Off The Bench Parents
Let Parents Be More Than Cheerleaders On Your Youth Ministry Team
By Doug Ranck • Free Methodist Church • Santa Barbara, California
Youth leaders deal with three different groups of people: students, church leadership, and parents. We sign on for the youth. Church leadership, the senior pastor, or other pastoral staff provide support and accountability. Parents? They bring us the youth and occasionally help us with rides.
Other than those roles, parents are seen as invisible or even the enemy; invisible because they are not seen as central to the success of a thriving and active youth ministry; the enemy, because they call and complain. They are the enemy when they don’t require their students to be at all our events. They are the enemy when they tell us that our programs are too “edgy.”
There is another factor to consider. Most youth leaders are young. The average youth pastor is in his or her mid-twenties to early-thirties. Many of our group’s parents could actually be our parents! On this level, we might feel a little threatened. Some of these parents are probably on boards overseeing our ministry!
What are the potential responses to these circumstances? Here are four possibilities using the metaphor of a team:
- Avoid them and hope they will quit the team – “Don’t call us, we’ll call you” is a great quote to illustrate this point. If parents are not actively invited to have input or be generally involved, then the hope is that they will get distracted with their own busy lives and not feel the need to be on the team.
- Let them be on the team, but sit on the bench – This strategy features the art of allowing parents to be involved, but only in handling projects.
- Sign them up as cheerleaders – In this scenario the youth leader gives parents increasing involvement to help support the youth ministry through finances, good words to boards, or recommendations to other potential youth ministry families. It is the role of the youth pastor to keep the “team” playing well so the cheerleaders can do their work.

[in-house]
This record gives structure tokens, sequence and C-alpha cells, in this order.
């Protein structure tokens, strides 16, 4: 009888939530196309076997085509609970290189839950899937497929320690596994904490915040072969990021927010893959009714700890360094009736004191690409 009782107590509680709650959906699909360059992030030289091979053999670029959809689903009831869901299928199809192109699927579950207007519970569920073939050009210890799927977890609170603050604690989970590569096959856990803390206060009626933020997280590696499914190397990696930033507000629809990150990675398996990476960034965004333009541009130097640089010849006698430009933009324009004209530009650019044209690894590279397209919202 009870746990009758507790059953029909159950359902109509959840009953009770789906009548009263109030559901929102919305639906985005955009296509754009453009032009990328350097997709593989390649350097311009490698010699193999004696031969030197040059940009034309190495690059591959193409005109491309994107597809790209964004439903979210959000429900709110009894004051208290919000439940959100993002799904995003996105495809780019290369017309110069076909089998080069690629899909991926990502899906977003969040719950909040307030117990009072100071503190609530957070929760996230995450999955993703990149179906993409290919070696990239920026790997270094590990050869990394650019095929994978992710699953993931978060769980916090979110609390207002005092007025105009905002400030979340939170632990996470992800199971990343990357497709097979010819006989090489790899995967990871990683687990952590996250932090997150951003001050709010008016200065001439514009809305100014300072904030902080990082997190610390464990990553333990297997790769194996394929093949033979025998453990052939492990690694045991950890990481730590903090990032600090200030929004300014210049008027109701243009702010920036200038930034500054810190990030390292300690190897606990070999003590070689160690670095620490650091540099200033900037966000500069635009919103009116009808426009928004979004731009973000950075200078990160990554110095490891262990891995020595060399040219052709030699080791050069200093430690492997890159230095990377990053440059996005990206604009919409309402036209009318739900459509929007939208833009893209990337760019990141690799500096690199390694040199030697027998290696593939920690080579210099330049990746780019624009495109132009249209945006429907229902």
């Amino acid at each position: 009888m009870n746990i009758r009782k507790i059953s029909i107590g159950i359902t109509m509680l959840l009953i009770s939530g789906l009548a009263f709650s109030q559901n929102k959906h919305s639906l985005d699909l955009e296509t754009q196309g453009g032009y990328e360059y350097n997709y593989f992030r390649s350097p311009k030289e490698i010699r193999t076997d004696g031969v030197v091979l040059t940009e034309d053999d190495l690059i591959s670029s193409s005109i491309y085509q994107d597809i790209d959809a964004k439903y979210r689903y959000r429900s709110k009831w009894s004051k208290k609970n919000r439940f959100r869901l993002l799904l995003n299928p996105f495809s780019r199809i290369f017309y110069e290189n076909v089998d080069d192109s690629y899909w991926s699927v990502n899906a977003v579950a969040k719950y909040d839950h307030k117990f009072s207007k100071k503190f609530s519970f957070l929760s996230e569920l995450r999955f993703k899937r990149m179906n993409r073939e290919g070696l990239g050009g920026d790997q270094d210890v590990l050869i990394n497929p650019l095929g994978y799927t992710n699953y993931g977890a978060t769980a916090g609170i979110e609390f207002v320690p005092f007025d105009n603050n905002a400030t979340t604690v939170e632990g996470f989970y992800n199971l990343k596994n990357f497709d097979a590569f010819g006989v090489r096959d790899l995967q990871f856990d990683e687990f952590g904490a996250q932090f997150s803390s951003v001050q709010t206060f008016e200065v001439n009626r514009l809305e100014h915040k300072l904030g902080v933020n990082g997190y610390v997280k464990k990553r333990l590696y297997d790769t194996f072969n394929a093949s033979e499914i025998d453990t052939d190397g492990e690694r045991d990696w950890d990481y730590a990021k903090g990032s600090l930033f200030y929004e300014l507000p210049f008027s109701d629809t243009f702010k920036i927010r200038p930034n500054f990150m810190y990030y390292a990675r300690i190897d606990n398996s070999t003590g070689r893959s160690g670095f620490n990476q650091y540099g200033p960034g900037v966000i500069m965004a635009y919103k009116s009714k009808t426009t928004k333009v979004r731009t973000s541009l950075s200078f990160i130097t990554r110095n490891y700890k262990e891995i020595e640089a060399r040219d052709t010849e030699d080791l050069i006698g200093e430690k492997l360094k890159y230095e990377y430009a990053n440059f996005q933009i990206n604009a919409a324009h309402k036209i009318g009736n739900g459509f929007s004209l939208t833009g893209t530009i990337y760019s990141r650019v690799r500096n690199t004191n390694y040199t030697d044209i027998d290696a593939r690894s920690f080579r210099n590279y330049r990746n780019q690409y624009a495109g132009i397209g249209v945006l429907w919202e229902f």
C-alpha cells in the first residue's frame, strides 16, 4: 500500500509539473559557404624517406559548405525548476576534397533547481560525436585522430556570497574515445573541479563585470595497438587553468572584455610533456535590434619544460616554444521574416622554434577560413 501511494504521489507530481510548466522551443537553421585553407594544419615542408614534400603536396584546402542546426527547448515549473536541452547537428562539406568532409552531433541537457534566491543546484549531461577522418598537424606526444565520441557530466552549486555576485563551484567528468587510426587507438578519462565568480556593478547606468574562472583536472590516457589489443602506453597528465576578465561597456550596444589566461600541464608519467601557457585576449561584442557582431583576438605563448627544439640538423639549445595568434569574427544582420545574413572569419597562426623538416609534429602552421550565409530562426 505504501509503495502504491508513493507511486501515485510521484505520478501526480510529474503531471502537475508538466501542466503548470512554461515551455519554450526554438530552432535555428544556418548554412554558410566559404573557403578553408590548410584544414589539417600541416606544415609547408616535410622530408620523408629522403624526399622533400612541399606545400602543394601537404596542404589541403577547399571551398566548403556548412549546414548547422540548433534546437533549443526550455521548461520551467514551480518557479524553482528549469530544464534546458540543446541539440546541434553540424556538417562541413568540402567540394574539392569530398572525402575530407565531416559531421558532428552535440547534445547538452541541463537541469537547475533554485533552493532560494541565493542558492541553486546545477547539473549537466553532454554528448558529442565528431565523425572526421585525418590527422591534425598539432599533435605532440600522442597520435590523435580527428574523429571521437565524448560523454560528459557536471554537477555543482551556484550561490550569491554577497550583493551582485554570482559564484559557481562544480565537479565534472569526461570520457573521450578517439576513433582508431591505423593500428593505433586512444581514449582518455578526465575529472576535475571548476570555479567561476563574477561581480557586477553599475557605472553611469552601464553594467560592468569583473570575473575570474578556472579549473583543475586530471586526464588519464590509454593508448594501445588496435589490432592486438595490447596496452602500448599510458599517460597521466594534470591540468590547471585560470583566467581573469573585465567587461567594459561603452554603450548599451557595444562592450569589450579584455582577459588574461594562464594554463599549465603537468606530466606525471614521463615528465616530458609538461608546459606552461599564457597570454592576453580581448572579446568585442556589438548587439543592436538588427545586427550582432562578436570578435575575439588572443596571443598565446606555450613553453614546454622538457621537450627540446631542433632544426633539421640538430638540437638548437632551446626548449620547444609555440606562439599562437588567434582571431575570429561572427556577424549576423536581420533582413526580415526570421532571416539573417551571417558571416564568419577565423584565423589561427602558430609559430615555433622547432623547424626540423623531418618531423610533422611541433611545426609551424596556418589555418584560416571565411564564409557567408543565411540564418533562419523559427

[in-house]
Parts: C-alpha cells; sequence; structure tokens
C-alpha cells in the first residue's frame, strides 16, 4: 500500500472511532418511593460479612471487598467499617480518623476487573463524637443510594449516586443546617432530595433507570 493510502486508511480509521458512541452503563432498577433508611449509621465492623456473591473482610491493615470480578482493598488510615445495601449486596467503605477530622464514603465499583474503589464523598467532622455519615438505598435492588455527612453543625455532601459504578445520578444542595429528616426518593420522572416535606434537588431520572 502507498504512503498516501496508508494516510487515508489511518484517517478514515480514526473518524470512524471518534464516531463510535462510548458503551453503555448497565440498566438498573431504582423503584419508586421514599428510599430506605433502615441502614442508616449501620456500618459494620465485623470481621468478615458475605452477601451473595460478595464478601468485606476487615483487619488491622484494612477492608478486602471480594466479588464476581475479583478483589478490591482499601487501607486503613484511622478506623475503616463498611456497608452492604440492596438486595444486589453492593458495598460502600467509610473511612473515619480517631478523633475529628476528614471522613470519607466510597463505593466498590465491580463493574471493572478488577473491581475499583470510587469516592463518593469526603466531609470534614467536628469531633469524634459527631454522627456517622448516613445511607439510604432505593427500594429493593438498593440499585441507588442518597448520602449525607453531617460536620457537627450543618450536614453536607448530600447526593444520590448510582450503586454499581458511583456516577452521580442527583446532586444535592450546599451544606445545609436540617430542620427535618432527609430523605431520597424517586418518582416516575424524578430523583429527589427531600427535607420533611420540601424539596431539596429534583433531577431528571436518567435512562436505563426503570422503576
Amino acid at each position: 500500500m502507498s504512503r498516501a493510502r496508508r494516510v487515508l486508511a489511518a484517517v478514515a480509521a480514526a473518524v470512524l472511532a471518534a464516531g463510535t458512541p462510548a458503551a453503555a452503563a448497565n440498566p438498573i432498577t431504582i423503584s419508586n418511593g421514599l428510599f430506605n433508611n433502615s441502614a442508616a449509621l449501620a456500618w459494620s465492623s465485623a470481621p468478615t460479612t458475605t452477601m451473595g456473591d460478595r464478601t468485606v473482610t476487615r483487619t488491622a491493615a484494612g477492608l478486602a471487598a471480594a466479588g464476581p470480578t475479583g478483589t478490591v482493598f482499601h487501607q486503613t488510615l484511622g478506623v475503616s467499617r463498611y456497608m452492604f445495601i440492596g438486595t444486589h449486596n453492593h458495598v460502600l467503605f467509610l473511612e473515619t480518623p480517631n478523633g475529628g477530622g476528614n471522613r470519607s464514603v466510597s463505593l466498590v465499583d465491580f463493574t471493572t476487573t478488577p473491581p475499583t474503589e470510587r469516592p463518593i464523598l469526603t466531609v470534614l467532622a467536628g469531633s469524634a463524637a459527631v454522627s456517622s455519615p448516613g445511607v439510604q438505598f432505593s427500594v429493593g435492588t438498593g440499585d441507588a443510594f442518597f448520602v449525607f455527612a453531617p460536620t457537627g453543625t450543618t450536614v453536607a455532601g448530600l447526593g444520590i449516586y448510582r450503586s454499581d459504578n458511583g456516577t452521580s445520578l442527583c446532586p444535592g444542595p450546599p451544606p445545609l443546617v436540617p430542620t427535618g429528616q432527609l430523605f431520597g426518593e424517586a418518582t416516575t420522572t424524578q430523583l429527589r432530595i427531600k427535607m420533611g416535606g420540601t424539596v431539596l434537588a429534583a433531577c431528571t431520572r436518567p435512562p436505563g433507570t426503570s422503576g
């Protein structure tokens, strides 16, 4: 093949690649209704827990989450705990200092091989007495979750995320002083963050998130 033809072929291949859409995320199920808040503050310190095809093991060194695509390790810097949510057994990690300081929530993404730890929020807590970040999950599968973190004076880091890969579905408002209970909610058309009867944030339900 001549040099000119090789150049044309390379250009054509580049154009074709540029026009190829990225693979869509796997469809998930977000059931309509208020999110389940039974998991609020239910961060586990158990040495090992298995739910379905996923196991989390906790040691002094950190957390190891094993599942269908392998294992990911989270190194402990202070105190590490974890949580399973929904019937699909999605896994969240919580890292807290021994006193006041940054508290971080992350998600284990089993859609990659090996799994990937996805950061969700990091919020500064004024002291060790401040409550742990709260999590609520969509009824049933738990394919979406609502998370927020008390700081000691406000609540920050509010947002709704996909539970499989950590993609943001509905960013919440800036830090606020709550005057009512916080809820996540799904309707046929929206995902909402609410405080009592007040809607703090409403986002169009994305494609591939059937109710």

- Give them playing time – Parents want to be involved. While they may be busy, they love their children and want to be involved in various ways beyond #2 and #3.
How do we give parents quality “playing time” without driving away or stifling students? How do we involve parents without compromising the effectiveness of the youth ministry? Here are seven suggestions for a successful “coach” to consider:
- Invite them to be an active member of your team – Some parents are not only good parents, but they are also excellent youth leaders. They genuinely care for teenagers and want to see kids grow in their faith. Their qualifications of loving youth and being a parent may be your best asset.
Before you start dreaming of the possibilities, tread carefully as you undoubtedly have youth who also happen to be sons or daughters of these parents. Welcome their input. If they are in any way uncomfortable, then identify alternative positions for the parent.
- Assemble a prayer team – Prayer is not a “behind-the-scenes” ministry. Invite parents to be on this team, send a regular email to update them on ways they can pray. Watch what God begins to do!
- Keep them informed – Don’t depend on your students to get information to parents. Parents are the ones who often provide the money, the ride, and most of all the encouragement. Informed parents are your best allies in getting the word out. Give students information, but mail, email, and communicate with your parents. They feel like a team member when you keep the information coming to them.
- Talk to them when you phone their son/daughter – Addressing parents by name and engaging them in a short conversation when you call for students help to build a relationship. Connecting with them whether by phone, email, text, or face-to-face helps them to feel important and acknowledged.
- Give them resources – Refer great books, seminars, podcasts, or other information to your parents. They will appreciate your gift and recognize your wish to see them succeed as a valuable team member.
- Pray for them – We pray for students, but what about parents? As team members they need our prayers, encouragement and blessing. Let them know you pray for them.
- Deploy them for special tasks – Strategically use parents to take part in events or growth opportunities. Let them know the importance and purpose of their contribution. Bless them with thanks.
Most parents care as much or more about students than you. Their experience, their love, and their support equal a winning team. Let them work with you. Enjoy the blessing, reward, and effectiveness of true team ministry.